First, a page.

The Merrymaker’s Orchestrina – Casualties (LP)
Ryan Shivdasani peppers the lean rhythm guitar riffing opening “Anarchy Reloaded” with tasty rock flourishes punctuated by his clean six string tone. The flourishes are often inventive and mark important transition points throughout the opener of The Merrymaker’s Orchestrina’s third album release Casualties. The same laconic vocal style we heard on the first two albums resurfaces here and Shivdasani has learned how to bring added emotional bite to his singing that seemed nascent on the earlier albums. It is an uptempo, yet restrained, first track nevertheless stoking the album’s energy out of the chute; drummer Danny Wolf lays down a solid groove Shivdasani and bassist Michael Feinberg lock into from the beginning.
“Have Mercy on Me” has more of the off-kilter feel we’ve come to expect from Shivdasani and his cohorts. The song, for the most part, has a balladic texture, but understated tempo shifts built into the arrangement take the track in a different, if not unexpected, direction. I particularly admire the emotive qualities of Shivdasani’s singing, a quality he develops further with each new release. The first three plus minutes of “Burn” frame the track as a languid, acoustic laced ballad before the song hits a brief yet lyrical electric guitar interlude. It transforms into a rousing fast paced raver for the remainder of the track.
“Definitely Not My Underwear” dispenses with the more thoughtful textures of the previous songs in favor of an outright rock attack anchored by Danny Wolf’s drumming and Jack Redford’s authoritative bass playing. There’s definitely ample humor present in this performance, but it’s idiosyncratic and boasts a skewed surrealistic quality we would only hear on a Merrymaker’s Orchestrina album. “Thinking About You”, included in demo form on The Little King & the Salamander, expands on the wind-swept epic feel present in its earlier form and once again proves how acoustic dominated arrangements can carry the same weight as their electric counterparts in the right hands.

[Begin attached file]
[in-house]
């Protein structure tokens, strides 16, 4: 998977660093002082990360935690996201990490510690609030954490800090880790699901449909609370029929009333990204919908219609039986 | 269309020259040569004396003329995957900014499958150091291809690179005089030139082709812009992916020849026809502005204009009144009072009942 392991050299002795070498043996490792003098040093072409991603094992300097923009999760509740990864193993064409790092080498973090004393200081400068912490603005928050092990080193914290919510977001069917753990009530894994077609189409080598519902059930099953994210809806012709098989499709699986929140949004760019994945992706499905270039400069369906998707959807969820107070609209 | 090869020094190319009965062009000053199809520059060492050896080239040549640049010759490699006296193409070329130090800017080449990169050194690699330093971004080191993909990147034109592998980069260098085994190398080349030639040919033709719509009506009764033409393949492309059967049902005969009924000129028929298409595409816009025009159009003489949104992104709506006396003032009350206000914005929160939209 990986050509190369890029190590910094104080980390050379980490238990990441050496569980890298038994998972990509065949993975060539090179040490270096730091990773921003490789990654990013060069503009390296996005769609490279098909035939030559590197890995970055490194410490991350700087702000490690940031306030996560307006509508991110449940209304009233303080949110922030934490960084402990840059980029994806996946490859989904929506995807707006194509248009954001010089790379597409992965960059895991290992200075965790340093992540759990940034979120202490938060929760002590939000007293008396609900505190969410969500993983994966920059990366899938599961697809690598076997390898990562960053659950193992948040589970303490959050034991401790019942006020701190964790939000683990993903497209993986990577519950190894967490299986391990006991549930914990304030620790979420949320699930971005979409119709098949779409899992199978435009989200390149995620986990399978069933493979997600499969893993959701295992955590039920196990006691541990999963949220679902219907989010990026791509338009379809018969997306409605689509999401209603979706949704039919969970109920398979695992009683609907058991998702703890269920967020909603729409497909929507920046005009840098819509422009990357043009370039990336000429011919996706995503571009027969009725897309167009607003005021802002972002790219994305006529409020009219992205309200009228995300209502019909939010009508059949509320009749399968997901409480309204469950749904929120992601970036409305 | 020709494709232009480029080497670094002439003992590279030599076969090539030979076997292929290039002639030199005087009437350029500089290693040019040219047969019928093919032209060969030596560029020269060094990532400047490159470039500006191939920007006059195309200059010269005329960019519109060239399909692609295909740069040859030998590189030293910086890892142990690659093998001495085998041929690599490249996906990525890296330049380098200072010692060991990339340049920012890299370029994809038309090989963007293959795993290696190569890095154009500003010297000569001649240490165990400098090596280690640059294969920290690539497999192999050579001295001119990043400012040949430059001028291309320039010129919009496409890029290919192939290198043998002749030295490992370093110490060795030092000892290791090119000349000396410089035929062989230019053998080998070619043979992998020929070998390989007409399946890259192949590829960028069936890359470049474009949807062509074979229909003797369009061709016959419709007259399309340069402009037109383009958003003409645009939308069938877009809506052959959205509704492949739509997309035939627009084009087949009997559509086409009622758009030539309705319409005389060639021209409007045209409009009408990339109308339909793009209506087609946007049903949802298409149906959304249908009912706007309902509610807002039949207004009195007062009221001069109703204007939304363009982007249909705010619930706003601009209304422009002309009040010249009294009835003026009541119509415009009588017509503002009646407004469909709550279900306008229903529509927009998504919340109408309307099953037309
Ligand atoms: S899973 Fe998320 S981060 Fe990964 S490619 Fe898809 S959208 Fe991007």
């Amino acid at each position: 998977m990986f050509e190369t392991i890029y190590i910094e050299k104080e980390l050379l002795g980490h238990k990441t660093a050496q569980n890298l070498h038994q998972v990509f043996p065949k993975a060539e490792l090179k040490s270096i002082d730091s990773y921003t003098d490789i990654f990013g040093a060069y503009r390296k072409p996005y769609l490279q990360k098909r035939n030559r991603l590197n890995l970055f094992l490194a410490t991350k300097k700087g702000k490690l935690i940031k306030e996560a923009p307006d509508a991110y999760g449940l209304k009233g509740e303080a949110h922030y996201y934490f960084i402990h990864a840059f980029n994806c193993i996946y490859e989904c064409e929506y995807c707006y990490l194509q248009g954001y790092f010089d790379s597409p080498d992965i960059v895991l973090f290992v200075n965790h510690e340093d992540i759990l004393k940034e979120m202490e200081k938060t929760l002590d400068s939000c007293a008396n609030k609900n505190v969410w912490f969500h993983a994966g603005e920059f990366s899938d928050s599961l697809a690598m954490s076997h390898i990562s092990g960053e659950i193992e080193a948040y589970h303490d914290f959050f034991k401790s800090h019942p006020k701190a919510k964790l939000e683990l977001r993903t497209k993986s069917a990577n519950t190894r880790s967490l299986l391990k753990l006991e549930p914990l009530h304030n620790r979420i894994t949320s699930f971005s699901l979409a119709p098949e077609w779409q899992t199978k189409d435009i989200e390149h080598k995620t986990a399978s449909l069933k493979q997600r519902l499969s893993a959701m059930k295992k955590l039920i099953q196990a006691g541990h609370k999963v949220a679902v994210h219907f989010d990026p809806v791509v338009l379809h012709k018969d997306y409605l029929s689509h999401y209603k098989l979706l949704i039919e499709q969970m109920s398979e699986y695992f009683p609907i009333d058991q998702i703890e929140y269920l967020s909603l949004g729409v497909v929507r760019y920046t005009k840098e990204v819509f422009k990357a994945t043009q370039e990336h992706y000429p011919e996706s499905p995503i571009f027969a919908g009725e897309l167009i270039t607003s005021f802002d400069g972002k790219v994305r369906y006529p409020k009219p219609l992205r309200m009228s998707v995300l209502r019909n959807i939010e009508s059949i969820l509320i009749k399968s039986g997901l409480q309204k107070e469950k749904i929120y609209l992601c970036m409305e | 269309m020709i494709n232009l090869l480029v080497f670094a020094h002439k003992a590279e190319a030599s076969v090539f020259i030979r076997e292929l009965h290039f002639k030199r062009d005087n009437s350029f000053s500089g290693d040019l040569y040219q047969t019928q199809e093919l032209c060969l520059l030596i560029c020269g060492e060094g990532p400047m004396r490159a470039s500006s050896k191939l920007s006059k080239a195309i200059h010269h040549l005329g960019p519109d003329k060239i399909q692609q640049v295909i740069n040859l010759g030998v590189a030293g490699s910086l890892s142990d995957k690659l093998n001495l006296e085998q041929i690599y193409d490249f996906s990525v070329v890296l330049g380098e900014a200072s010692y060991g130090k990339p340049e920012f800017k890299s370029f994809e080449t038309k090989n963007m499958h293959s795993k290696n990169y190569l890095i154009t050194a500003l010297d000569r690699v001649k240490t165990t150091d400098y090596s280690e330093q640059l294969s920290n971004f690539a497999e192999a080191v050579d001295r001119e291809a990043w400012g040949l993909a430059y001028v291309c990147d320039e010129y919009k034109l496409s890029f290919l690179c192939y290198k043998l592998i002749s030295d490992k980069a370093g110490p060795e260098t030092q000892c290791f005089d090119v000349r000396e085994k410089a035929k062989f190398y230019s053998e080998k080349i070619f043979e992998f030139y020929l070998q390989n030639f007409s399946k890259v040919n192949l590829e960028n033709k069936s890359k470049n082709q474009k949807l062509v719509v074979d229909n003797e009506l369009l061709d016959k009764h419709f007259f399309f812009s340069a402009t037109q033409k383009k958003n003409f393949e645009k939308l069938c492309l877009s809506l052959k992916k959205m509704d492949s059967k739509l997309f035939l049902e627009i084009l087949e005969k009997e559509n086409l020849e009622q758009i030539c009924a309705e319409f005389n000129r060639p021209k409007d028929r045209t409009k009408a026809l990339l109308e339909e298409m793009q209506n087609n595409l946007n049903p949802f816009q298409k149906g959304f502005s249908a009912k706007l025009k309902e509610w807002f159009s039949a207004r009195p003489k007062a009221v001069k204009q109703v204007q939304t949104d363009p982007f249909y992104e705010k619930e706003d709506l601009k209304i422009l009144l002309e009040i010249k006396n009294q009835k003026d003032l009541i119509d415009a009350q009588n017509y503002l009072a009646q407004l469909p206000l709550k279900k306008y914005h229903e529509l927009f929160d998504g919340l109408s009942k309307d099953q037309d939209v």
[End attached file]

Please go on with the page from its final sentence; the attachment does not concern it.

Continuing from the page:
“Space Robot”, the album’s penultimate tune, has a light touch as well, but escapes exhibiting any folky trappings. Instead, The Merrymaker’s Orchestrina emphasizes style in a different direction – it has a light dream-like vibe thanks to the thin layer of echo and double-tracking applied over Shivdasani’s voice and the overall mood of the recording. Casualties finishes with the track “The Merrymaker’s Orchestrina”. It’s a song with a stronger jazz influence than anything else we’ve heard on this release and is, arguably, the most daring moment on the album both musically and lyrically. The adventurousness leads the band into upending listeners’ expectations in a sharper manner than before as the track morphs into something recognizable, yet different, during its ferocious final quarter.
The Merrymaker’s Orchestrina score in a major way with their third release. Casualties is, in comparison to the band’s previous releases, a little more restrained, but the trio’s penchant for challenging their audience remains robust. The album benefits from well honed production and a clear artistic vision while so many of Shivdasani’s contemporaries and peers seem like they are groping in darkness for their own equivalent. We hear no such groping on Casualties. Instead, The Merrymaker’s Orchestrina play with palpable confidence and sound like a band who on a steady ascent towards the peak of their powers.